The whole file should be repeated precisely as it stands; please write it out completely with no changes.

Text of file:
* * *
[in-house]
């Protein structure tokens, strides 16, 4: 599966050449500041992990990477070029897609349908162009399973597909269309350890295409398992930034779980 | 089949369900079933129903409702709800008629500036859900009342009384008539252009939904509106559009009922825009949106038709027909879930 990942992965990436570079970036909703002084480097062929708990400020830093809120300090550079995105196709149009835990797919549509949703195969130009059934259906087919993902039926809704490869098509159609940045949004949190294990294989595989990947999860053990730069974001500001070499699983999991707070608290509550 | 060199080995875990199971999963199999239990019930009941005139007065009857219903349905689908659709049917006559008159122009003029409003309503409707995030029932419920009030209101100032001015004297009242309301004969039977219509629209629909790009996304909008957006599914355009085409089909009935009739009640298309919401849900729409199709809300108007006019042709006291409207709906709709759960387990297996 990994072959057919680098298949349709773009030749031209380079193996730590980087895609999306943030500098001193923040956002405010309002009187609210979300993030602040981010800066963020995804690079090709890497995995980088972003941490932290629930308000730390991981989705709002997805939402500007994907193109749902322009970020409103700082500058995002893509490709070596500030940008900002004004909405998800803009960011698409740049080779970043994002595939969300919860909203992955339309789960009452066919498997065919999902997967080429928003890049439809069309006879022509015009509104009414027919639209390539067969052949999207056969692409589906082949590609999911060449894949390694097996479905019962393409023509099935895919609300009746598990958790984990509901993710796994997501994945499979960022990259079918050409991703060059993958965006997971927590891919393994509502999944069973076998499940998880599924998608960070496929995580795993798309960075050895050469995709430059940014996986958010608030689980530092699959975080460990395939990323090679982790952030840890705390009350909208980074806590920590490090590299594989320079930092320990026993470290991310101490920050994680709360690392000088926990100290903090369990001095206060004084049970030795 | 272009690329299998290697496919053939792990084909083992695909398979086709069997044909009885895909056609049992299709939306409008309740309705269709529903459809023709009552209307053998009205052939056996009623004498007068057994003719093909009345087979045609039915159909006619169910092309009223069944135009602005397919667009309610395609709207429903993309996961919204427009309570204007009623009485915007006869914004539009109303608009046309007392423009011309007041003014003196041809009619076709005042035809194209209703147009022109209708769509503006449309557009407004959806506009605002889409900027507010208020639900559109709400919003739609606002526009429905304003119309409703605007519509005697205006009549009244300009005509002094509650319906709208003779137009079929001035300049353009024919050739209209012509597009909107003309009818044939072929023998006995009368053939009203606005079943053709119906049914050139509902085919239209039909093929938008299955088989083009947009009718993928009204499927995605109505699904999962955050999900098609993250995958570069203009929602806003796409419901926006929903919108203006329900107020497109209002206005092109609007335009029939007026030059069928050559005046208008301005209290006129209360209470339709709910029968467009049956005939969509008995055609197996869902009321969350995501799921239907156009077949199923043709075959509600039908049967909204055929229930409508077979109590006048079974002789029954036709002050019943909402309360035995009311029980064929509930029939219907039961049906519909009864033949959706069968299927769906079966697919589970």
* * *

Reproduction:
[in-house]
């Protein structure tokens, strides 16, 4: 599966050449500041992990990477070029897609349908162009399973597909269309350890295409398992930034779980 | 089949369900079933129903409702709800008629500036859900009342009384008539252009939904509106559009009922825009949106038709027909879930 990942992965990436570079970036909703002084480097062929708990400020830093809120300090550079995105196709149009835990797919549509949703195969130009059934259906087919993902039926809704490869098509159609940045949004949190294990294989595989990947999860053990730069974001500001070499699983999991707070608290509550 | 060199080995875990199971999963199999239990019930009941005139007065009857219903349905689908659709049917006559008159122009003029409003309503409707995030029932419920009030209101100032001015004297009242309301004969039977219509629209629909790009996304909008957006599914355009085409089909009935009739009640298309919401849900729409199709809300108007006019042709006291409207709906709709759960387990297996 990994072959057919680098298949349709773009030749031209380079193996730590980087895609999306943030500098001193923040956002405010309002009187609210979300993030602040981010800066963020995804690079090709890497995995980088972003941490932290629930308000730390991981989705709002997805939402500007994907193109749902322009970020409103700082500058995002893509490709070596500030940008900002004004909405998800803009960011698409740049080779970043994002595939969300919860909203992955339309789960009452066919498997065919999902997967080429928003890049439809069309006879022509015009509104009414027919639209390539067969052949999207056969692409589906082949590609999911060449894949390694097996479905019962393409023509099935895919609300009746598990958790984990509901993710796994997501994945499979960022990259079918050409991703060059993958965006997971927590891919393994509502999944069973076998499940998880599924998608960070496929995580795993798309960075050895050469995709430059940014996986958010608030689980530092699959975080460990395939990323090679982790952030840890705390009350909208980074806590920590490090590299594989320079930092320990026993470290991310101490920050994680709360690392000088926990100290903090369990001095206060004084049970030795 | 272009690329299998290697496919053939792990084909083992695909398979086709069997044909009885895909056609049992299709939306409008309740309705269709529903459809023709009552209307053998009205052939056996009623004498007068057994003719093909009345087979045609039915159909006619169910092309009223069944135009602005397919667009309610395609709207429903993309996961919204427009309570204007009623009485915007006869914004539009109303608009046309007392423009011309007041003014003196041809009619076709005042035809194209209703147009022109209708769509503006449309557009407004959806506009605002889409900027507010208020639900559109709400919003739609606002526009429905304003119309409703605007519509005697205006009549009244300009005509002094509650319906709208003779137009079929001035300049353009024919050739209209012509597009909107003309009818044939072929023998006995009368053939009203606005079943053709119906049914050139509902085919239209039909093929938008299955088989083009947009009718993928009204499927995605109505699904999962955050999900098609993250995958570069203009929602806003796409419901926006929903919108203006329900107020497109209002206005092109609007335009029939007026030059069928050559005046208008301005209290006129209360209470339709709910029968467009049956005939969509008995055609197996869902009321969350995501799921239907156009077949199923043709075959509600039908049967909204055929229930409508077979109590006048079974002789029954036709002050019943909402309360035995009311029980064929509930029939219907039961049906519909009864033949959706069968299927769906079966697919589970």